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PSYCHO II (1983)

I remember loving PSYCHO II when I was a teenager. At the time, I had respect for Hitchcock’s original, recognizing the genre defining film for what it was. Not being as film savvy as I am now (or would like to believe), the sequel was a worthy successor in my mind. I haven’t seen the film in more than twenty years, so it was with much interest and trepidation that I bought the new SCREAM Factory Blu-Ray release.
 
Directed by Richard Franklin (PATRICK, ROAD GAMES), I was surprised to find that although it’s clunky at times (especially toward the beginning), it holds up rather well with the second half of the film becoming a rather suspenseful thriller.
 
The story takes place 22 years after the events of the original film and finds Anthony Perkin’s Norman Bates being released from the psychiatric hospital having been deemed mentally competent by his doctor (Robert Loggia). Lila Crane Loomis (once again played by Vera Miles) doesn’t want Norman released. In her view, he is beyond rehabilitation and deserves to rot in hell for the murders of so many including her sister.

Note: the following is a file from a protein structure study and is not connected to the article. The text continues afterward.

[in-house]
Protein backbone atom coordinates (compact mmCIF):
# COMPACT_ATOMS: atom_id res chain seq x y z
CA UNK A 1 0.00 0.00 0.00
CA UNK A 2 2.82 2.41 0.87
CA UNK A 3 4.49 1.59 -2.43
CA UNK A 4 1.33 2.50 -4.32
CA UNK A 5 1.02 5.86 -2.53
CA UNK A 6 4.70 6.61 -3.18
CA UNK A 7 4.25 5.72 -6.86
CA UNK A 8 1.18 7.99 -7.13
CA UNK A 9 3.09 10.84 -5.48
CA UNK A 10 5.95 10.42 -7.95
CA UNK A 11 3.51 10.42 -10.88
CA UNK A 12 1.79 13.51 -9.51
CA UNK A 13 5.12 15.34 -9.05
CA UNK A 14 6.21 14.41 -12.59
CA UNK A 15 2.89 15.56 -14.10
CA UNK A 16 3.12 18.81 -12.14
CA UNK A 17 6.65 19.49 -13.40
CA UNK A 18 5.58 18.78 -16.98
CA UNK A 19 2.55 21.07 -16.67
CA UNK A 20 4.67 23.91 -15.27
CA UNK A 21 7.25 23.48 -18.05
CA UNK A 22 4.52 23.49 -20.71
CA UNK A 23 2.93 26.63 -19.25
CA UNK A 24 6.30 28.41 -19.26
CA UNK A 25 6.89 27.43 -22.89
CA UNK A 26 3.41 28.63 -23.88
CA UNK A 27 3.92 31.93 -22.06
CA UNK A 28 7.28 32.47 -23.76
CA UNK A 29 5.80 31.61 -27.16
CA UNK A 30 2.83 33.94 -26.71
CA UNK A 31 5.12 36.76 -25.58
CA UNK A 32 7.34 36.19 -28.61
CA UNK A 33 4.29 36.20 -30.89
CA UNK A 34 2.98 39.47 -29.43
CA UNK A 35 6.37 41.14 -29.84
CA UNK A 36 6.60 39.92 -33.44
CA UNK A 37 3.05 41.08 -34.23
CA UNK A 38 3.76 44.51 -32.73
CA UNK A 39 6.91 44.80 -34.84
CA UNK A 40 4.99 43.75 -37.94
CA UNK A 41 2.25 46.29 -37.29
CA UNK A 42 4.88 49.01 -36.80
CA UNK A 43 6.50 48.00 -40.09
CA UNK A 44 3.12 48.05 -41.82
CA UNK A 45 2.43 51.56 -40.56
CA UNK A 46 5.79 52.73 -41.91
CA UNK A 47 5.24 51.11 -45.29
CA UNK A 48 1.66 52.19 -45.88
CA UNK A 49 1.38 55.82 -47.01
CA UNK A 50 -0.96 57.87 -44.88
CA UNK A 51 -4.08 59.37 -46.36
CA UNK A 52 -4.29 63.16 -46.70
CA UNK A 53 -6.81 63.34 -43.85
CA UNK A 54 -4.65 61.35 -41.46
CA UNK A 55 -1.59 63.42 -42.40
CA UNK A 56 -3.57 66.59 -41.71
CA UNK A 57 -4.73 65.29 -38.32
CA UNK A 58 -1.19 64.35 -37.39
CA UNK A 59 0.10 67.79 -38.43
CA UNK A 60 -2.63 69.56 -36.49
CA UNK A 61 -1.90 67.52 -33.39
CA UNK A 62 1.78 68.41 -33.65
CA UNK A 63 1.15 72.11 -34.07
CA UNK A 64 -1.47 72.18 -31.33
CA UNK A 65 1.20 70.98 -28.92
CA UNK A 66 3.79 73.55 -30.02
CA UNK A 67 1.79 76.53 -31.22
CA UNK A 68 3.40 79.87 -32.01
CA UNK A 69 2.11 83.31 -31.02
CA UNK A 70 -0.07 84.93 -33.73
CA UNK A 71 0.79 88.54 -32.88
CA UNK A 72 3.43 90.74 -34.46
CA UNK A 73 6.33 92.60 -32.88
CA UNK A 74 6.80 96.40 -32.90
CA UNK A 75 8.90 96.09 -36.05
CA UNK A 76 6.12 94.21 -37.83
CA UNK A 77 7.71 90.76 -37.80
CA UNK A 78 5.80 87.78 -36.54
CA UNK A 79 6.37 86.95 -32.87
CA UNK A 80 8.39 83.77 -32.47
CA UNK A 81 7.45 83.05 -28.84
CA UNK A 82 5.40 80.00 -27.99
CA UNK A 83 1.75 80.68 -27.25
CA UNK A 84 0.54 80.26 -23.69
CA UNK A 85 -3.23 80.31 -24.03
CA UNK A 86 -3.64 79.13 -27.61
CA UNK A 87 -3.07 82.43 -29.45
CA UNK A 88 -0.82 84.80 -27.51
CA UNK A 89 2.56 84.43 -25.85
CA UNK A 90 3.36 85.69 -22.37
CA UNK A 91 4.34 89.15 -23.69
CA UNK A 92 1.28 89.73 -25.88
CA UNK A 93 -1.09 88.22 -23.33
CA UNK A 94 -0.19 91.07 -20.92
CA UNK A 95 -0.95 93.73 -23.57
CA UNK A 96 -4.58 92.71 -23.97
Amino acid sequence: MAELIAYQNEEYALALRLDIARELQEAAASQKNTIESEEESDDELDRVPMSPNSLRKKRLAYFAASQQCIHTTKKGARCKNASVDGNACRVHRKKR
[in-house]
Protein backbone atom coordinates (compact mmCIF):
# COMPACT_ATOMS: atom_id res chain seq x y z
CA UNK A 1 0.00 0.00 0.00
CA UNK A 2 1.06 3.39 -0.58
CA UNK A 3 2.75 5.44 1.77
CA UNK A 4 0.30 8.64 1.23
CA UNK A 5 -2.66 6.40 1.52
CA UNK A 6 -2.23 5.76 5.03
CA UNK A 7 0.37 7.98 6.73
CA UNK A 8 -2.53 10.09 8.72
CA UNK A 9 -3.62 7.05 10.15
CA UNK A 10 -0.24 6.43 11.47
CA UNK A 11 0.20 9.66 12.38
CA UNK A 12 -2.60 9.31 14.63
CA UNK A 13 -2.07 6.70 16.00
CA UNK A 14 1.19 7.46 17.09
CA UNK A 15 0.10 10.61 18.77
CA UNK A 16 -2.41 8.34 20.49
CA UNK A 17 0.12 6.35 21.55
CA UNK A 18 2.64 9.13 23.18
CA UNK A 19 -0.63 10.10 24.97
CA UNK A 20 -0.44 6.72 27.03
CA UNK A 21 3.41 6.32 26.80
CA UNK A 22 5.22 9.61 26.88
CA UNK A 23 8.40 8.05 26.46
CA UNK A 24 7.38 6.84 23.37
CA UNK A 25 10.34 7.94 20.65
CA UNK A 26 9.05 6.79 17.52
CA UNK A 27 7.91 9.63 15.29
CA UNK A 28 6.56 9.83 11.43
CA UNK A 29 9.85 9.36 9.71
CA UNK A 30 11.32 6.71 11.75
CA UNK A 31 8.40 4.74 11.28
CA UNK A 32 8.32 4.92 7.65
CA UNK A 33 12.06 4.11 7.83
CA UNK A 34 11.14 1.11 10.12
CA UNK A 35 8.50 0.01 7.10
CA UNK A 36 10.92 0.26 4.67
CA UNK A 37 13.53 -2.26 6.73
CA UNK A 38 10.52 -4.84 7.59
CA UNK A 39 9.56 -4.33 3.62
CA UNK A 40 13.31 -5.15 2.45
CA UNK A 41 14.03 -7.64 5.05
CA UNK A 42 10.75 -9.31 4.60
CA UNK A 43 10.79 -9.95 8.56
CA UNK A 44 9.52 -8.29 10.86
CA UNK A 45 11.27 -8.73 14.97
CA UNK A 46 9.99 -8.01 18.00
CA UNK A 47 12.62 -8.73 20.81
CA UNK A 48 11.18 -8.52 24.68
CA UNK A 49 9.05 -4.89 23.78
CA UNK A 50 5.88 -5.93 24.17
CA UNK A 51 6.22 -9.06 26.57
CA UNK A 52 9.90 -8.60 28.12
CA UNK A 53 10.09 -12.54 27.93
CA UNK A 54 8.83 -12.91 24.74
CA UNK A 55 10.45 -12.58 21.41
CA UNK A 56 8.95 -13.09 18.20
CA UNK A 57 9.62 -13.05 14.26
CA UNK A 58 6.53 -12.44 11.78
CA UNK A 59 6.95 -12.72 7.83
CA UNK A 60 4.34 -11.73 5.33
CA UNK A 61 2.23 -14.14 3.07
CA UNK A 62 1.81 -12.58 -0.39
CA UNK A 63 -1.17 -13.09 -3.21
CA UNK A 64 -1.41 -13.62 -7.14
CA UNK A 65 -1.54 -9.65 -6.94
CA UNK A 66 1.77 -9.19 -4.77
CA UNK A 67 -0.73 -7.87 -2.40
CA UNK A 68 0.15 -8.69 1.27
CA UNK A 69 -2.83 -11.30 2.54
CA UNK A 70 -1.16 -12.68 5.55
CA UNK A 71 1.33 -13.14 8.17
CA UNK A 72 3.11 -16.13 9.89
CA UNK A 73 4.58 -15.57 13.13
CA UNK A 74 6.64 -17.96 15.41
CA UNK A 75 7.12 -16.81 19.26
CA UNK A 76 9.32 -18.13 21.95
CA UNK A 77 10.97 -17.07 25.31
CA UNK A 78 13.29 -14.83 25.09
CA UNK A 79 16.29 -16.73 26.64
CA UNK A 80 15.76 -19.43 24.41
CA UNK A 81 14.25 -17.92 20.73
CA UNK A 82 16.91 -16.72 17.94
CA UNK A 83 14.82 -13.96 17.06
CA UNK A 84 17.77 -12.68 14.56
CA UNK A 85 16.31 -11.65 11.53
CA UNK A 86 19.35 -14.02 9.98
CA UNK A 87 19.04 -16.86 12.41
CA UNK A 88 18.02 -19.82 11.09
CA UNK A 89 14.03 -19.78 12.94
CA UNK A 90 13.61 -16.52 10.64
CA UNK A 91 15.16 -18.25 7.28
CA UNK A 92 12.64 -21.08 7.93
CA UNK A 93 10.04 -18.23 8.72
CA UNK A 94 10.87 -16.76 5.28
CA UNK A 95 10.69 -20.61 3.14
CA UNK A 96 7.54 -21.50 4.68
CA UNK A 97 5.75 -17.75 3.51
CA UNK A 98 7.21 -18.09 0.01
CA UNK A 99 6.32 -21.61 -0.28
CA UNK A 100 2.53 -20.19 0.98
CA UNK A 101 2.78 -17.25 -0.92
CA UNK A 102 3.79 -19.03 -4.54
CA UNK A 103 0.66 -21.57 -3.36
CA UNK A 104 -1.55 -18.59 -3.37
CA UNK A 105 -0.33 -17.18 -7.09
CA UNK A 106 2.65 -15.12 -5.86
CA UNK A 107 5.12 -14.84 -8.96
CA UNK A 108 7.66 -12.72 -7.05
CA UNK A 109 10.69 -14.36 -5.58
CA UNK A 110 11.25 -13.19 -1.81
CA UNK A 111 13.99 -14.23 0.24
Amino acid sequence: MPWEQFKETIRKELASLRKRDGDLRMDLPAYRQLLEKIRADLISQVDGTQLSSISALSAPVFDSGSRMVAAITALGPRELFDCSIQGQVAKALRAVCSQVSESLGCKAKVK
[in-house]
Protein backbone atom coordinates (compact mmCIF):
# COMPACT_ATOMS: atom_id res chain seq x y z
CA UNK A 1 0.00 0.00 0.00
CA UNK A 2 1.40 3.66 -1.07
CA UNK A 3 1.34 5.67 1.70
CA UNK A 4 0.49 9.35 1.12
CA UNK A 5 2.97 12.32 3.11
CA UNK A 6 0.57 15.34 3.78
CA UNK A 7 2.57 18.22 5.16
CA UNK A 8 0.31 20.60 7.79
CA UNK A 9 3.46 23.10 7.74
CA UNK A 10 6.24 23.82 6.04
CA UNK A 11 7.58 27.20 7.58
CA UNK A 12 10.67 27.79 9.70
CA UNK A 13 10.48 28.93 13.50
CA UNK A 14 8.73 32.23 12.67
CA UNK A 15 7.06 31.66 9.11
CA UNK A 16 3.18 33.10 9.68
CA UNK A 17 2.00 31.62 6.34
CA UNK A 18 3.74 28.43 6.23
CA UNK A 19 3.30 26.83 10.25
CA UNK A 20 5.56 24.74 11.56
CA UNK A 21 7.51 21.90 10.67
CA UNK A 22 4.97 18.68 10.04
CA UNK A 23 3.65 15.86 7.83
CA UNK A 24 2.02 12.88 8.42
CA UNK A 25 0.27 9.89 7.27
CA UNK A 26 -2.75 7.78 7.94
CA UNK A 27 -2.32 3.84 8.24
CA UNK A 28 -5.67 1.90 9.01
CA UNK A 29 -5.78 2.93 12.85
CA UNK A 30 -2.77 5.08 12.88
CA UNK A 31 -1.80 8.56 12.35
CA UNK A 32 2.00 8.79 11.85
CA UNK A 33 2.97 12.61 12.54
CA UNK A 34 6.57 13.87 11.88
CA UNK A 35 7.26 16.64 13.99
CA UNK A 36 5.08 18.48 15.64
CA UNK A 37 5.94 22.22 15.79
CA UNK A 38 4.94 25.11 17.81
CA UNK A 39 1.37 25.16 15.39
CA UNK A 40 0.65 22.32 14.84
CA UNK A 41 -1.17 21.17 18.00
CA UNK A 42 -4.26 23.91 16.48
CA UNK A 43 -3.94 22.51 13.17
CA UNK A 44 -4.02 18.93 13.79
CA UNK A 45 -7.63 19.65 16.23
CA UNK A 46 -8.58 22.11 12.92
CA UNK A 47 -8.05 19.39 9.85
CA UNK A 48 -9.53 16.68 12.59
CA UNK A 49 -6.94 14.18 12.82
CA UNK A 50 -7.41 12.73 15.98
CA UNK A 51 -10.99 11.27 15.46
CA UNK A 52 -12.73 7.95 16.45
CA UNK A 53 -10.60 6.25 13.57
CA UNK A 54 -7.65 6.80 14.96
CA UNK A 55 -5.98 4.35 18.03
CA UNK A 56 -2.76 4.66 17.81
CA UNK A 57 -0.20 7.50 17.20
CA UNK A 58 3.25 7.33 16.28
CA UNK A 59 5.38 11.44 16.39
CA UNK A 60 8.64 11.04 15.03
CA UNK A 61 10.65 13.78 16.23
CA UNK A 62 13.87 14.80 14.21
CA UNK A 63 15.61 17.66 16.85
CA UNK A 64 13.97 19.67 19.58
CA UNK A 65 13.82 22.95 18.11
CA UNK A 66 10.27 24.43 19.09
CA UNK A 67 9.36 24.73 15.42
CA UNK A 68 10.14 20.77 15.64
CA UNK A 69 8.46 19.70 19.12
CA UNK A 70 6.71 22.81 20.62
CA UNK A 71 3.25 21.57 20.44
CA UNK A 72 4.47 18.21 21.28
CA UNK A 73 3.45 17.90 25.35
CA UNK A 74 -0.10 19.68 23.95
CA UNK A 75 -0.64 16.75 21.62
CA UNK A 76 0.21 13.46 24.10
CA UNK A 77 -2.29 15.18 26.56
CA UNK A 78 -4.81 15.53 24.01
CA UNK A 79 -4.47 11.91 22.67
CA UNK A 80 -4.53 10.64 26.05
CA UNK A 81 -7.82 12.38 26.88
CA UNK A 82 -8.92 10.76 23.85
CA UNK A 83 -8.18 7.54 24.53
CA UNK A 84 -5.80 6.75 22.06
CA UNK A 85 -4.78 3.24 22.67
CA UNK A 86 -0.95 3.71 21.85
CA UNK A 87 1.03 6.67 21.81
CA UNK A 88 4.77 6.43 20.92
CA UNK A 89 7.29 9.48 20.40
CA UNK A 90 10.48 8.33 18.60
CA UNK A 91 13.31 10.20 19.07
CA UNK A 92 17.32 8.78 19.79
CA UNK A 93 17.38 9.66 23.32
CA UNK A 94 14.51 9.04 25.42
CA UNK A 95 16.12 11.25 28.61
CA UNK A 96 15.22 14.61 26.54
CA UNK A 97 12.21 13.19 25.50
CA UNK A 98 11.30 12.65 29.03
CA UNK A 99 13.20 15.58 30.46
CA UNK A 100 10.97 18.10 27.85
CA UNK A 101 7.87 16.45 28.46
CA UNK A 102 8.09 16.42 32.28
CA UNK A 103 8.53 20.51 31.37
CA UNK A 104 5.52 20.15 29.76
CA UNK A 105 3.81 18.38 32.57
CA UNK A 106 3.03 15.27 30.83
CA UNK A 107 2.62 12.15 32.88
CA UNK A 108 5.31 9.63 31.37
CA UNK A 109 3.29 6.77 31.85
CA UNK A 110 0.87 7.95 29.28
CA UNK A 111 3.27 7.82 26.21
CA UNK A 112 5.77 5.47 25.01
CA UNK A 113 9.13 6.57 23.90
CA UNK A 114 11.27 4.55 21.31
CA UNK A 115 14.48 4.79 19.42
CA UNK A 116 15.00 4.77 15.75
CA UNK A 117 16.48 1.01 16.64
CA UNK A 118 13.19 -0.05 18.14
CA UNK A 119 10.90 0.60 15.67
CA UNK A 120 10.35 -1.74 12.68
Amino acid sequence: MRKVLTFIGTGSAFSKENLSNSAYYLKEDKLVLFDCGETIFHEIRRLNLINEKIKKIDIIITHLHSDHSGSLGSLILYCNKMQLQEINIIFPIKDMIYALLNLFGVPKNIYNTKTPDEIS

Norman moves back into his house and decides to refurbish the motel to re-open for business. Working at a diner to pay the bills, he befriends Mary (Meg Tilly), a down on her luck waitress who doesn’t seem bothered by Norman’s past. But this being a horror/ thriller, death comes knocking once again to the Bates Motel as a number of people close to Norman go missing. Is Norman up to his old tricks or is something far more sinister at play?
 
Surprisingly, PSYCHO II is an effective thriller and dare I say, a worthy sequel to the original. It stumbles at times but once it finds its way, it works. A self-proclaimed student of Hitchcock, Franklin does a great job at keeping the mystery going to the last moments and even provides a satisfying coda to the tale. Not a masterwork like the original, PSYCHO II is deserving of a look. Besides, if you don’t, you might make Mother mad.

NOVEMBER 30, 2013